Nicaragua is falling apart. In April, protests, regarding taxes and pension benefits, began. Since then, more than 100 people have been killed. The calls for President Daniel Ortega to step down have intensified. While many fear that the largest country in Central America is heading down the same destructive path as Venezuela. The situation is not good.
Granada was largely spared at first. When anti-government demonstrations began in the capital of Managua, they quickly popped up in the colonial city’s Parque Central and Plaza de la Independencia, as well. Within a week, signs of the conflict had mostly disappeared. Tourists resumed browsing the market stalls on Calle El Comercio, climbing the bell tower of Our Lady of the Assumption Cathedral, hiking into the cloud forest on Volcan Mombacho, and boating on Lake Nicaragua. But the city’s luck ran out last month when City Hall was set on fire and nearby shops were looted. The quaint UNESCO World Heritage Site is now consumed with terror.
In 1524, Granada was the first city established on the American mainland. Despite being invaded by English, French, and Dutch pirates, La Gran Sultana thrived and became one of the most important—both economically and politically—cities in first the Spanish colony and eventually Nicaragua. Its streets are cobbled and narrow. Its architecture, with grand columns and rounded arches, reflects its namesake city’s Moorish and Andalusian appearance. Smaller buildings are covered with stucco, topped with red tiles, and open to hidden courtyards. They’re painted in every color of the rainbow. So are the neoclassical and baroque churches.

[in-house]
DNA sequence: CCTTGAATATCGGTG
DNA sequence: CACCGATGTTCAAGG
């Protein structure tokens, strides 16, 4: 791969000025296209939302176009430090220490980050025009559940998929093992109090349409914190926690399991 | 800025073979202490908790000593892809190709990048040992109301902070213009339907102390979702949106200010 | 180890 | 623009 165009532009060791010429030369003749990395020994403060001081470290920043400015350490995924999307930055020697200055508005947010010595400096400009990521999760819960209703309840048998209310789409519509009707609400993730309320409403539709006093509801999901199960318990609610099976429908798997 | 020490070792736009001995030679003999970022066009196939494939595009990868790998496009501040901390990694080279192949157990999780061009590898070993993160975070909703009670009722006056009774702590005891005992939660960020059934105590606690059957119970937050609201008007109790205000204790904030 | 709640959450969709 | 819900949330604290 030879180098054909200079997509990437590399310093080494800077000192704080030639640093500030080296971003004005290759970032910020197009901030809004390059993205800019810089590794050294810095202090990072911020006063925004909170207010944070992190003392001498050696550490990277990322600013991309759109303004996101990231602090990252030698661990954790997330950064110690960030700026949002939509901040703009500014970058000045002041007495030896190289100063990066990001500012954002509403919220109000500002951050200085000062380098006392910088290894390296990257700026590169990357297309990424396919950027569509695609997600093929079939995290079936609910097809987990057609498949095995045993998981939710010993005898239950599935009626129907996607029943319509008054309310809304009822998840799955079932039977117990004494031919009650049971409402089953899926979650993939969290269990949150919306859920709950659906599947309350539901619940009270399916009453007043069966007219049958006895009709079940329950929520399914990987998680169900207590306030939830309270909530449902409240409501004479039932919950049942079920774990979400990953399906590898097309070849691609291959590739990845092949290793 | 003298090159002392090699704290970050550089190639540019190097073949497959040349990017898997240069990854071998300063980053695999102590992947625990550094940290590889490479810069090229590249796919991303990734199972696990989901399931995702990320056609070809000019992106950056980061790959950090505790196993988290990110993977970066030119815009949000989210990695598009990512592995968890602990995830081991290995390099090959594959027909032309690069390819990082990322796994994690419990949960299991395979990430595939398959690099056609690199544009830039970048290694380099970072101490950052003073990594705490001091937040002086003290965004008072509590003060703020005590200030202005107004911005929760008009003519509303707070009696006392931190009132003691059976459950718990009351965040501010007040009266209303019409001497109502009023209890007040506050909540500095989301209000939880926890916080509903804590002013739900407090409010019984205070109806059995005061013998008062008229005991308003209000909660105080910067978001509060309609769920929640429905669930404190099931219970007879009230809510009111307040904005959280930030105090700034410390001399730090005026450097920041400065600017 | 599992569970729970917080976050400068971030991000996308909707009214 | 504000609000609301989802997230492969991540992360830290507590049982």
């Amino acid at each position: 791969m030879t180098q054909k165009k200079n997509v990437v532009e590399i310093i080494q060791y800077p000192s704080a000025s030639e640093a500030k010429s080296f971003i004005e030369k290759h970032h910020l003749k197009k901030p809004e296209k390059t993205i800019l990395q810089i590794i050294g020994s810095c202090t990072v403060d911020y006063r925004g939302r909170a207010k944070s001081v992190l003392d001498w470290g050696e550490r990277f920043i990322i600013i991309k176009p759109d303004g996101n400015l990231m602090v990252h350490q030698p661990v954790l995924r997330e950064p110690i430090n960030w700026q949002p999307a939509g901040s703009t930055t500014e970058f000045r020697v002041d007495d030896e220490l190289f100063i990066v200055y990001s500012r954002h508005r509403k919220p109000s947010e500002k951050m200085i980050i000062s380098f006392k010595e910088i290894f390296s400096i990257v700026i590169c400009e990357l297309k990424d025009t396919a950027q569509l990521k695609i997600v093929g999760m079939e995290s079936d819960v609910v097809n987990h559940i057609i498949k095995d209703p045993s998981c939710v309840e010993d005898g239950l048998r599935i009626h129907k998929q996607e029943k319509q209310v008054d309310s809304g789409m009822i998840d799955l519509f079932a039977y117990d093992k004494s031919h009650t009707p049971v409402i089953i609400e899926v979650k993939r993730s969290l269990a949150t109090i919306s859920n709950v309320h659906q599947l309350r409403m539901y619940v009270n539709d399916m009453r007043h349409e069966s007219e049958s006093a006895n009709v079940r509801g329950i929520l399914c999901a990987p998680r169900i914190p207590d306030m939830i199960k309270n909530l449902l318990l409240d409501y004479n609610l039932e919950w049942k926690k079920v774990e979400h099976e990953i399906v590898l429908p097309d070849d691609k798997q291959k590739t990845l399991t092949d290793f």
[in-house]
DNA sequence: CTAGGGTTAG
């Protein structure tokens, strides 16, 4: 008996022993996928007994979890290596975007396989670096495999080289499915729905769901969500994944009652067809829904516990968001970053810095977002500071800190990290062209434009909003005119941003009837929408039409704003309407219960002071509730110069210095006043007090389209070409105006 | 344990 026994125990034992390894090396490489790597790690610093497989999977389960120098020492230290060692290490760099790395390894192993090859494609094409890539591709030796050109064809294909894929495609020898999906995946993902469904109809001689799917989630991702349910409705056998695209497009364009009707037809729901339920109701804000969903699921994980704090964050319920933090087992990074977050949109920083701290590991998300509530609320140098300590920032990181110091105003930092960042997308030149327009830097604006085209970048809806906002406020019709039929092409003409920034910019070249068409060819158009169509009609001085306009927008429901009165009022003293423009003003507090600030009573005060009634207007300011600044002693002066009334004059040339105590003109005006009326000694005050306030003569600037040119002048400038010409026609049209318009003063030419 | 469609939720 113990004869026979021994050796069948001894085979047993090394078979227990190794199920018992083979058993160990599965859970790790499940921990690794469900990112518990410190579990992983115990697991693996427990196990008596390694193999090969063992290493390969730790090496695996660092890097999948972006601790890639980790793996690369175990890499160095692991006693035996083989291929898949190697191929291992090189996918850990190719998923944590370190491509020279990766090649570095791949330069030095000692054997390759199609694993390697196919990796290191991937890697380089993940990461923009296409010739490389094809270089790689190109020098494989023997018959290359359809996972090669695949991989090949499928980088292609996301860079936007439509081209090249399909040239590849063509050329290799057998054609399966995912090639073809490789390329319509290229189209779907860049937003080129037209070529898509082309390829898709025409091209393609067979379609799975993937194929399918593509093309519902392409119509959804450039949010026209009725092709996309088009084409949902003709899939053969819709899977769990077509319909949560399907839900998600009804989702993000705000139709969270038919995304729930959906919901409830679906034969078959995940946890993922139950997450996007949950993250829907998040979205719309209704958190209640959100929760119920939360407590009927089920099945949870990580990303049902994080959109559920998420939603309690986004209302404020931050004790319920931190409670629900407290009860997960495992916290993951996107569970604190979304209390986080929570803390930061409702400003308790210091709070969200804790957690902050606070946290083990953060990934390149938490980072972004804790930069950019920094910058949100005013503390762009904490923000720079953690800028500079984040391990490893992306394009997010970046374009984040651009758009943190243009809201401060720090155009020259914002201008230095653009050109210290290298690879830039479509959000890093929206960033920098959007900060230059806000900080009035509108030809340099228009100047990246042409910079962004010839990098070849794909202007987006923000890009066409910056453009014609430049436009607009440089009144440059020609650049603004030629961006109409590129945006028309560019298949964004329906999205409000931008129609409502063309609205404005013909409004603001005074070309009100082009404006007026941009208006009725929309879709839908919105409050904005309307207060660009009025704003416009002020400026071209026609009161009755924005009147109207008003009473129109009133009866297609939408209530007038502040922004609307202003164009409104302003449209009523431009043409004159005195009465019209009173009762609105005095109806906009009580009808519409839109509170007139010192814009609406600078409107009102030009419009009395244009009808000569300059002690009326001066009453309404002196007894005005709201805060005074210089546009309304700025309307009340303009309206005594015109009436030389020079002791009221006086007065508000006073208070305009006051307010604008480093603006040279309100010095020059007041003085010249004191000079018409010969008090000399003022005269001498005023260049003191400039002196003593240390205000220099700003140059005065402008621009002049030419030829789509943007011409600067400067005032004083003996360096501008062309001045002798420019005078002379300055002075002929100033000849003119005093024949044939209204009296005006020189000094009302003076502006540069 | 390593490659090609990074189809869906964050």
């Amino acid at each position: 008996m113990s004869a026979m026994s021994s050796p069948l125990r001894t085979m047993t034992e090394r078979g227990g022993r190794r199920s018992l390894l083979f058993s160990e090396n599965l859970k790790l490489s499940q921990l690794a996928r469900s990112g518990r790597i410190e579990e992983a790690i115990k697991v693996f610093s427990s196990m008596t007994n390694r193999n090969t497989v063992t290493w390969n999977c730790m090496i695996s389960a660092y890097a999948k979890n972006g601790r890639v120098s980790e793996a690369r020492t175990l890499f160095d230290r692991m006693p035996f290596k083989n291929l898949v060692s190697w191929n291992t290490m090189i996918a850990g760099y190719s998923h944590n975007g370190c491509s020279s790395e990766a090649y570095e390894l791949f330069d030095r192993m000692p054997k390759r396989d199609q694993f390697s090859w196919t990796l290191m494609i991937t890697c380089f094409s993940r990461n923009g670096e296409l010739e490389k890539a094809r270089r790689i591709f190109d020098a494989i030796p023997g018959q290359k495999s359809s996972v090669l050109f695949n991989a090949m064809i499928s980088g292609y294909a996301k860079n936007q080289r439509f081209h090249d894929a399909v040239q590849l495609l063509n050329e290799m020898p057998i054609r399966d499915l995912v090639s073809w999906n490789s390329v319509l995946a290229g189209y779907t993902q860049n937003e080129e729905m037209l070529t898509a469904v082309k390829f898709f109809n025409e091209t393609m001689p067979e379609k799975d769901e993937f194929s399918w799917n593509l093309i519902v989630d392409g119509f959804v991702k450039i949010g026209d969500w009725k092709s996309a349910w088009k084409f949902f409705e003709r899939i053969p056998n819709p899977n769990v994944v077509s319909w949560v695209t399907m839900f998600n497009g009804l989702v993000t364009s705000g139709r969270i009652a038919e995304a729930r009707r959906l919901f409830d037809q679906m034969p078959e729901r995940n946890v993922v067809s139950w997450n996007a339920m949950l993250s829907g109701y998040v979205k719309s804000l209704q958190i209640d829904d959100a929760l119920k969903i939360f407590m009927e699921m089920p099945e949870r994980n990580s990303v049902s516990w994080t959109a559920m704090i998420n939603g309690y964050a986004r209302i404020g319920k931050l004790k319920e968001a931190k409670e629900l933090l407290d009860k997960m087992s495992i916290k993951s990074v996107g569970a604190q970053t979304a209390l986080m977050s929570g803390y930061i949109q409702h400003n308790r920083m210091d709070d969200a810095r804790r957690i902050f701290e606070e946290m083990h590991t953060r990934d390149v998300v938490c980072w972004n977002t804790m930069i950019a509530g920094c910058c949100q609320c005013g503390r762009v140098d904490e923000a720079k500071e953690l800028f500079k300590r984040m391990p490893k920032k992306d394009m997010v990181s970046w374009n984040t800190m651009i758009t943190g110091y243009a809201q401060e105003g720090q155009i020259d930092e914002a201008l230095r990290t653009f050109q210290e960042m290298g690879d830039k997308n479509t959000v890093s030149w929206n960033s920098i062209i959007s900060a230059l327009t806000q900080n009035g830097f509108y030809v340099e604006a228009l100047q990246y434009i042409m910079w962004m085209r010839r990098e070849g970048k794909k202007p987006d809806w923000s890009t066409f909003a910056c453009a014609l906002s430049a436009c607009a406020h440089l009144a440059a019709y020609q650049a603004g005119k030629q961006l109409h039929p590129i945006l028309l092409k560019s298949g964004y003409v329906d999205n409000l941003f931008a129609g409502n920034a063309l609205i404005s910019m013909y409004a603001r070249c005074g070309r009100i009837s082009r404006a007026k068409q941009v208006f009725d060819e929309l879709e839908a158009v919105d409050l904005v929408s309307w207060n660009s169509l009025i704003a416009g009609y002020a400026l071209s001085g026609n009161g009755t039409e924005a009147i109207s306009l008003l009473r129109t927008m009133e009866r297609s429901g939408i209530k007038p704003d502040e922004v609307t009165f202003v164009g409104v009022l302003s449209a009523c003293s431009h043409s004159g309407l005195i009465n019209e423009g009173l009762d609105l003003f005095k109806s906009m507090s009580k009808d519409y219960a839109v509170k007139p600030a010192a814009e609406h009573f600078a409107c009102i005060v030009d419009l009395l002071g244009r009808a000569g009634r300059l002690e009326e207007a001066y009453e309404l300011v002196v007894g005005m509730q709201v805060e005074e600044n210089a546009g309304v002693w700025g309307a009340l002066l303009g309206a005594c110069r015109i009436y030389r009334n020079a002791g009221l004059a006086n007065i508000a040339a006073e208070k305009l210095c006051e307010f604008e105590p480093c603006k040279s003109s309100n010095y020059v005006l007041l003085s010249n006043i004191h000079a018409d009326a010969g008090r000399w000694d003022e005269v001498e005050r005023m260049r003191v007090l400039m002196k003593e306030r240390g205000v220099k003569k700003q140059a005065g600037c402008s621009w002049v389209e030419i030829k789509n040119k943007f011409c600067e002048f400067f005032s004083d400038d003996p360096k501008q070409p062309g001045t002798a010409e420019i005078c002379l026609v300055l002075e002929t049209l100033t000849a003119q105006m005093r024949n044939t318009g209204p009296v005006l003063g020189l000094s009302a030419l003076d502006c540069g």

In 1852, Managua was named the new capital of Nicaragua to quell the disputes and shifting power between Liberal León and Conservative Granada. Granada avoided much of the upheaval during the Nicaraguan Revolution of the 1970s, as well. By the 1990s, the city’s historic buildings were being restored and preserved. New hotels and restaurants started opening in them. While tourists began using the city as a base to explore the rest of the country.
These new hotels and restaurants weren’t simple hostels and expanding street vendors. Tribal Hotel, which opened in 2014, is now one of the top boutique hotels in the country. Its boho-chic vibe wouldn’t feel out-of-place on Mallorca or Mykonos. Its handpicked decor—Turkish kilims, Moroccan lanterns, Mali fabrics—has been sourced from around the world. Its carefully selected amenities include French press coffee, full Nicaraguan breakfasts, and steady Wi-Fi. Plus its courtyard pool offers a respite from the midday heat.
Outside of the hotel, it’s now easy to find specialty coffee bars (Espressionista), real hummus and falafels (Pita Pita), fish tacos (Nectar), huge steaks (El Zaguán), and gelato (Gelateria). Art galleries, day spas, and yoga studios are mixed in, too. It’s a beautiful city that shouldn’t be overlooked in favor of the beaches, the lakes, and the volcanoes that lured you to Nicaragua in the first place. We hope that we’re able to return soon.